[00110] In some embodiments, the height of a substrate may non-continuously decrease from a crest to a depressed region. For example, FIG. 49 shows a substrate 4120 according to some embodiments of the present disclosure. The substrate 4120 has a side surface 4122, a crest 4124, and at least one depressed region 4126 laterally spaced from the crest 4124. An undulating surface 4132 extends from the crest 4124 to the depressed region 4126, forming a valley and hill pattern, where the height of the hills is lower than the height of the crest 4124. Further, the height of the depressed regions 4126 is lower than the height of the valleys. At the radial ends of crest 4124 and the undulating surface 4132, the substrate includes a tapered transition 4130 transitioning the crest 4124 and undulating surface 4132 into side surface 4122. Further, a bevel 4129 formed along the radial ends of the crest 4124 and the undulating surface 4132 adjacent the tapered transition 4130.

[00111] In some embodiments, the height of a substrate may discontinuously decrease from a crest to a depressed region. For example, FIG. 50 shows a substrate 4220 according to embodiments of the present disclosure having a crest 4224 and at least one depressed region 4226 spaced laterally from the crest 4224, where the height 4225 of the substrate along the crest 4224 is greater than the height of the substrate at the depressed regions 4226. A stepped portion 4227 is formed around crest 4224 and depressed regions 4226 and adjacent the side surface 4222 of the substrate 4220. The stepped portion 4227 has a uniform height around the periphery of the substrate such that the shape of the stepped portion does not correspond with the shape of the remaining portion of the substrate upper surface 4228. The stepped portion 4227 may also extend through the remaining portion of the substrate upper surface, forming grooves 4221 between the crest 4224 and depressed regions 4226. Thus, moving from the crest 4224 to the depressed regions 4226, the height of the substrate is at a peak at crest 4224, and moving laterally away from crest, continuously decreases until reaching a radially stepped portion 4227, which serves as a discontinuity in the height. Moving from radially stepped portion 4227 to depressed region 4226, the substrate upper surface has an elevated height between interior stepped portion 4227 that continuously decreases moving laterally towards depressed region 4226. At the radial ends of the crest and upper surface, rounded chamfer 4229 may be included. As shown, the rounded or radiused chamfer 4229 may be formed on either side of the crest 4224.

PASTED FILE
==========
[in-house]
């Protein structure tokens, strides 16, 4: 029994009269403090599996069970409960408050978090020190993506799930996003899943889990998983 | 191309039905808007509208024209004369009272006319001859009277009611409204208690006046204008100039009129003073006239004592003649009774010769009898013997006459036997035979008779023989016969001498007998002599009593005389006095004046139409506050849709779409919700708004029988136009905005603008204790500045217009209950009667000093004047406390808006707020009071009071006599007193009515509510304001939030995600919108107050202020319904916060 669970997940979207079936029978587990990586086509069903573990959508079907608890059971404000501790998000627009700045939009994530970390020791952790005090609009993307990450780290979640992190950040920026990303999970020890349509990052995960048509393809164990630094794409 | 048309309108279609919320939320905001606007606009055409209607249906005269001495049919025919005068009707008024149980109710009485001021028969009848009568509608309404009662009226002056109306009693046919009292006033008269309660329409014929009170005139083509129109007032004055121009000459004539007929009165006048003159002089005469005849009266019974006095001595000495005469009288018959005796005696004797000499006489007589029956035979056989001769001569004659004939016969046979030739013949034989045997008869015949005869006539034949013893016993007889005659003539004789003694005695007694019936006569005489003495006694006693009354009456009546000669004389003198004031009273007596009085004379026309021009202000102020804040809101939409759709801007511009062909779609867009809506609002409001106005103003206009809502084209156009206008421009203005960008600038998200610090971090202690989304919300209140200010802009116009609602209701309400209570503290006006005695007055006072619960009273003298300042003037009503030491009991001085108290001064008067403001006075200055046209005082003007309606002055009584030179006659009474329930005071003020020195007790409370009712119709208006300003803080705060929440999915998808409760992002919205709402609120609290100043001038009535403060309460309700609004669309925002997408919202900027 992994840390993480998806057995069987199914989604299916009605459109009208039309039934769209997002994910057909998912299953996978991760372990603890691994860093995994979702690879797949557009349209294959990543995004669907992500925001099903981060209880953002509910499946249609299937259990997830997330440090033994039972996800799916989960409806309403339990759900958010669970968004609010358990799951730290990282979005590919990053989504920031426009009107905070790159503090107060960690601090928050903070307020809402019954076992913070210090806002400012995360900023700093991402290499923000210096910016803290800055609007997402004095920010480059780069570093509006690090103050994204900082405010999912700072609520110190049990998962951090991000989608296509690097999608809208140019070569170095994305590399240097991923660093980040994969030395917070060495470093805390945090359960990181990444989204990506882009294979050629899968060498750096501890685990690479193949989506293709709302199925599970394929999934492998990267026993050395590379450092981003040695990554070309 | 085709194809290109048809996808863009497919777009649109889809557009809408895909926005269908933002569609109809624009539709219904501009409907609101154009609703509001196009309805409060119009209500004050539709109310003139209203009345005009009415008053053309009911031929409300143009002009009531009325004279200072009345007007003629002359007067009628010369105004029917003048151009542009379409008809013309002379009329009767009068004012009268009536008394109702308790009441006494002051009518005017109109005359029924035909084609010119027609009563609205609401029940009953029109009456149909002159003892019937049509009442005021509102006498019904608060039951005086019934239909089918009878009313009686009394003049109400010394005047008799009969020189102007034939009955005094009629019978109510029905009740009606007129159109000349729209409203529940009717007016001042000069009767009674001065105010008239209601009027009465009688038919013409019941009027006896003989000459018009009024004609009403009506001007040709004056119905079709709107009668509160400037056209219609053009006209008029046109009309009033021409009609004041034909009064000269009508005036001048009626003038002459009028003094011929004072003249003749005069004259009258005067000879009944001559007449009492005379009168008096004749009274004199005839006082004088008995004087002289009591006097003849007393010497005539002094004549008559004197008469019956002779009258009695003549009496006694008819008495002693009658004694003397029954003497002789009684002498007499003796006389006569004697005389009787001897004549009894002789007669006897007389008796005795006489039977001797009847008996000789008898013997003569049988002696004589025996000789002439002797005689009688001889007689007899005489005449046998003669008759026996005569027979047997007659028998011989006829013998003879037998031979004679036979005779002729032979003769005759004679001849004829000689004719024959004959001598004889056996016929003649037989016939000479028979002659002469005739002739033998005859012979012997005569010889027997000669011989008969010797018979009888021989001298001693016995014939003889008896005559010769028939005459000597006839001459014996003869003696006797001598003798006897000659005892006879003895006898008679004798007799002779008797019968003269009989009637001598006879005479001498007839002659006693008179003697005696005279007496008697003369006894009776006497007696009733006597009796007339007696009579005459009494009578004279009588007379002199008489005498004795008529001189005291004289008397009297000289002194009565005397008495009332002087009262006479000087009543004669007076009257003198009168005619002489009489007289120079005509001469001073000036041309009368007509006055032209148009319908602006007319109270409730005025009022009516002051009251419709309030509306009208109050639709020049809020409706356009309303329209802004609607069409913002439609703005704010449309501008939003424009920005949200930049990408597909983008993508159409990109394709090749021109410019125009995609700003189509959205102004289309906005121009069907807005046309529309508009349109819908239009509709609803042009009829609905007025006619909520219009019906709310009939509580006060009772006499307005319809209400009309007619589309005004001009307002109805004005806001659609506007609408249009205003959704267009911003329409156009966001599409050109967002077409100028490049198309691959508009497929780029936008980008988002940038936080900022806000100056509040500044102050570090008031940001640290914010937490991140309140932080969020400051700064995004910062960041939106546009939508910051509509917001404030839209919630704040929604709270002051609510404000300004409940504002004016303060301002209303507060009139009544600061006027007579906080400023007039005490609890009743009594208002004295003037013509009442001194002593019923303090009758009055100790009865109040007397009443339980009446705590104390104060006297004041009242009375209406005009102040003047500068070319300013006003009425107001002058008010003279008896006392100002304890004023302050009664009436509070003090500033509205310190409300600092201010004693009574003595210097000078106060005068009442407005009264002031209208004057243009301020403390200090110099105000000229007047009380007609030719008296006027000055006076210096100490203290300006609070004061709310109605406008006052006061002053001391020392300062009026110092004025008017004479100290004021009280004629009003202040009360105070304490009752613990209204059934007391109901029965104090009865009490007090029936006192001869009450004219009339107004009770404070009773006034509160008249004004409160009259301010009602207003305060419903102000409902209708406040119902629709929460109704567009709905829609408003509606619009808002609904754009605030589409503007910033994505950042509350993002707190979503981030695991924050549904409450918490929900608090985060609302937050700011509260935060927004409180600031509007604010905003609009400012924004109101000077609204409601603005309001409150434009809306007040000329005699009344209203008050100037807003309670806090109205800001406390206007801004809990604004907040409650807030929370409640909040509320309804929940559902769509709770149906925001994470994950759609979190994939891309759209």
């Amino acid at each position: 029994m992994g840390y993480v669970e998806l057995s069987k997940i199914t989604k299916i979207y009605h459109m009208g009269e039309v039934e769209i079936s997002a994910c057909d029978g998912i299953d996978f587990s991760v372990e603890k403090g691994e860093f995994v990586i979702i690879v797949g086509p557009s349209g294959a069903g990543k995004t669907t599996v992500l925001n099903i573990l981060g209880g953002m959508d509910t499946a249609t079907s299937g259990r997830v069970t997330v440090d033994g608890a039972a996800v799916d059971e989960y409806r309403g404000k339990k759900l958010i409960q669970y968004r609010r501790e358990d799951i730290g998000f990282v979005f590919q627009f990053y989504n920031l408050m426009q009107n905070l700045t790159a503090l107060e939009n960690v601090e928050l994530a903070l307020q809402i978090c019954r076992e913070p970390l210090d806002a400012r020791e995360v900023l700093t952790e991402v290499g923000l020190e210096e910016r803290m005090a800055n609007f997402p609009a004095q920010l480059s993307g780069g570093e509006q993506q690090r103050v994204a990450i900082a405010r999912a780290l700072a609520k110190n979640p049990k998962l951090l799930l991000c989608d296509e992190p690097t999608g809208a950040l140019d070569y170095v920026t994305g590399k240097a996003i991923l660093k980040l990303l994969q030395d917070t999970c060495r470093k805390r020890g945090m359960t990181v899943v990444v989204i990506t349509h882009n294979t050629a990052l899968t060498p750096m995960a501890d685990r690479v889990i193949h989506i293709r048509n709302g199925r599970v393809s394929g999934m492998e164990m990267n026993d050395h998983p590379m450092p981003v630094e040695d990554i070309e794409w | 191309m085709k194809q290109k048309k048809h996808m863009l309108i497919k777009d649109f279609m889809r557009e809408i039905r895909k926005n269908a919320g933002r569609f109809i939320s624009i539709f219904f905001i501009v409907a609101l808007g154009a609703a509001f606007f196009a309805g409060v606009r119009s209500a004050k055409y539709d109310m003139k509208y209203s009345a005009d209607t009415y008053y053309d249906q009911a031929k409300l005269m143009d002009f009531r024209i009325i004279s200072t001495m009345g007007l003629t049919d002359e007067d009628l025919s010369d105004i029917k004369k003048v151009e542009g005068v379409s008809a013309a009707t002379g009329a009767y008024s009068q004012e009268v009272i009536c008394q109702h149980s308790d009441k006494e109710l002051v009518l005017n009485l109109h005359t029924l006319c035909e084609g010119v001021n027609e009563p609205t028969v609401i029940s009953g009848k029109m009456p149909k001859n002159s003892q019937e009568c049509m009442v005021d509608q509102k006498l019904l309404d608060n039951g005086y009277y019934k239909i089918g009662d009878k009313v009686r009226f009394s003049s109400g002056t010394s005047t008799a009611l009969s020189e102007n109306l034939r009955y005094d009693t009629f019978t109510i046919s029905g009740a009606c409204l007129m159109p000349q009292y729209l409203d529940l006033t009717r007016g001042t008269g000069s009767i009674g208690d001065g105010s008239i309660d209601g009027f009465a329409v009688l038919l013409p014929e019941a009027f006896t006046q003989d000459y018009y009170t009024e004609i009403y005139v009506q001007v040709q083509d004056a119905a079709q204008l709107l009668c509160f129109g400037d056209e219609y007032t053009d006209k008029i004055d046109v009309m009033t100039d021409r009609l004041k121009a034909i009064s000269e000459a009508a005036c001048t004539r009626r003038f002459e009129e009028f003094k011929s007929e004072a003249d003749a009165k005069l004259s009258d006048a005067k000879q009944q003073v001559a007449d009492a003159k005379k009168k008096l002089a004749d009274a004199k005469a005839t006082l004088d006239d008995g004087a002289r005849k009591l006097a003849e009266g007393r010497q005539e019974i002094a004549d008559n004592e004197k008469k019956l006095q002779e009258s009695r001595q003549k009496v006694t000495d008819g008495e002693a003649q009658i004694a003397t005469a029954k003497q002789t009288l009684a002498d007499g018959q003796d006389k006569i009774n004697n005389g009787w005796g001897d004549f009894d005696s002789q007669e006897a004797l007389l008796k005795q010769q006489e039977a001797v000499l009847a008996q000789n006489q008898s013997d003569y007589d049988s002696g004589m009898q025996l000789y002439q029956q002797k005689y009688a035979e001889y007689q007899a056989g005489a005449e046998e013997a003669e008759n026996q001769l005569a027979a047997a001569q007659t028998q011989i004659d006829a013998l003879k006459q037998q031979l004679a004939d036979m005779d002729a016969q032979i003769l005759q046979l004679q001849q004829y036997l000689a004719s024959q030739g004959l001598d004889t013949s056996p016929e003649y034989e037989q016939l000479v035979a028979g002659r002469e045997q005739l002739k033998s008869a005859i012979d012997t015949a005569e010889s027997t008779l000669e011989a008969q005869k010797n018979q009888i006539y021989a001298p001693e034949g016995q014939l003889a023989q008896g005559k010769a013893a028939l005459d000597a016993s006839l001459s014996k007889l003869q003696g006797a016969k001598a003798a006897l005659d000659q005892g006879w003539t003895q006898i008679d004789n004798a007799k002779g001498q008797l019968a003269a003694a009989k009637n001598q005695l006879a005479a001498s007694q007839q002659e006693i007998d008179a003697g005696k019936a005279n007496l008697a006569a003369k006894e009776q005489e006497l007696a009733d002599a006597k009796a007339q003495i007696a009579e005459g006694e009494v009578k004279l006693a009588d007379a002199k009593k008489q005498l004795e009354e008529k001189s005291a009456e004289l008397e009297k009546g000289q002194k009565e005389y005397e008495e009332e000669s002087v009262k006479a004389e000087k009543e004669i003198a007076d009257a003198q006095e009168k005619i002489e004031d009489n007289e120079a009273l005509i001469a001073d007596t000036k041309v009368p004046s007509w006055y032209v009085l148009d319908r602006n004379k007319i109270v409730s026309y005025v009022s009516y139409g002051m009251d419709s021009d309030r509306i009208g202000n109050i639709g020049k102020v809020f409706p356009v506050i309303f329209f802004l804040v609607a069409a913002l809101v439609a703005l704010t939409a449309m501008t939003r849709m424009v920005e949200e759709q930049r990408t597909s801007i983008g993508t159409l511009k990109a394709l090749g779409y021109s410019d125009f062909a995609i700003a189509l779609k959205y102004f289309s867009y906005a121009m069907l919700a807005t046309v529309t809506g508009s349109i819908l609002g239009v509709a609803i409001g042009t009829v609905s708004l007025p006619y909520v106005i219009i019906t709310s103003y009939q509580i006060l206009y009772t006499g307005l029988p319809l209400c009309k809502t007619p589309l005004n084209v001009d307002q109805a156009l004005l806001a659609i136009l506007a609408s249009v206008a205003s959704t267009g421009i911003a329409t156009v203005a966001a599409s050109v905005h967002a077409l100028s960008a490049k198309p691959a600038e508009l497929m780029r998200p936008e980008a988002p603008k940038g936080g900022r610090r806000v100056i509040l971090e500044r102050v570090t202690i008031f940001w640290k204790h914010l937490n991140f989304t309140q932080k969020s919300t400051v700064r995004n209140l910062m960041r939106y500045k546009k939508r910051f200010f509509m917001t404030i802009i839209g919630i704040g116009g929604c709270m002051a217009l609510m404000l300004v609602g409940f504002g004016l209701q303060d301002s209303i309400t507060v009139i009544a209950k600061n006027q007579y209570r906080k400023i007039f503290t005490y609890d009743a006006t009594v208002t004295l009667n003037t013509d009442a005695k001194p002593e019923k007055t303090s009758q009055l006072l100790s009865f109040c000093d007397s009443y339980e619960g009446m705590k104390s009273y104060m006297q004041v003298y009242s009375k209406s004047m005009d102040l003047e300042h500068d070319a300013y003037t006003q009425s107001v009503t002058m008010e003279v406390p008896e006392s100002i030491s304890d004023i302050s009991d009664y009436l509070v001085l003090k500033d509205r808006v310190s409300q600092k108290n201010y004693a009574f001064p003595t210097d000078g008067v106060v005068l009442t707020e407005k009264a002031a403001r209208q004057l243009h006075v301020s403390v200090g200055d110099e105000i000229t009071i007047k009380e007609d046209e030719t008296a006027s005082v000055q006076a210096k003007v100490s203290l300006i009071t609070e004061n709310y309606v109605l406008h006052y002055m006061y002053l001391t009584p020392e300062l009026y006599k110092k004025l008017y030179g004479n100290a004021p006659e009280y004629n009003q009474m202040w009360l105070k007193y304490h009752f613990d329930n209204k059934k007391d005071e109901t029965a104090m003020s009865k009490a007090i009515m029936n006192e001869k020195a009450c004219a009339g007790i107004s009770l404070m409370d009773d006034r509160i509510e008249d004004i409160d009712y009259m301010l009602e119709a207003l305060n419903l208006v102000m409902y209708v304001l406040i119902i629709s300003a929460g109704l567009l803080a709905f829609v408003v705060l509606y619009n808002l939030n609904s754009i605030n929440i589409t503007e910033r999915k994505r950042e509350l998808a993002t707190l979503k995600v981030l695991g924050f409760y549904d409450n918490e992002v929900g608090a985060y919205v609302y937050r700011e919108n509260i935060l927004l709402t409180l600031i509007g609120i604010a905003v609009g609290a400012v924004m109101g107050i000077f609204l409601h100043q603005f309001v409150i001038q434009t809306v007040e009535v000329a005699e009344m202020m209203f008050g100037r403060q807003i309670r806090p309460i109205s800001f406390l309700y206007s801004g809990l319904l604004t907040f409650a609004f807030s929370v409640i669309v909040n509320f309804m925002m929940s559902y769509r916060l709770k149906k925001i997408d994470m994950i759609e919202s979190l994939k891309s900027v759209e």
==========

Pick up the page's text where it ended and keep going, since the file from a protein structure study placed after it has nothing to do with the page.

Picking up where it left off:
[00112] Referring now to FIGS. 51-54, another embodiment of a cutting element 5100 is shown.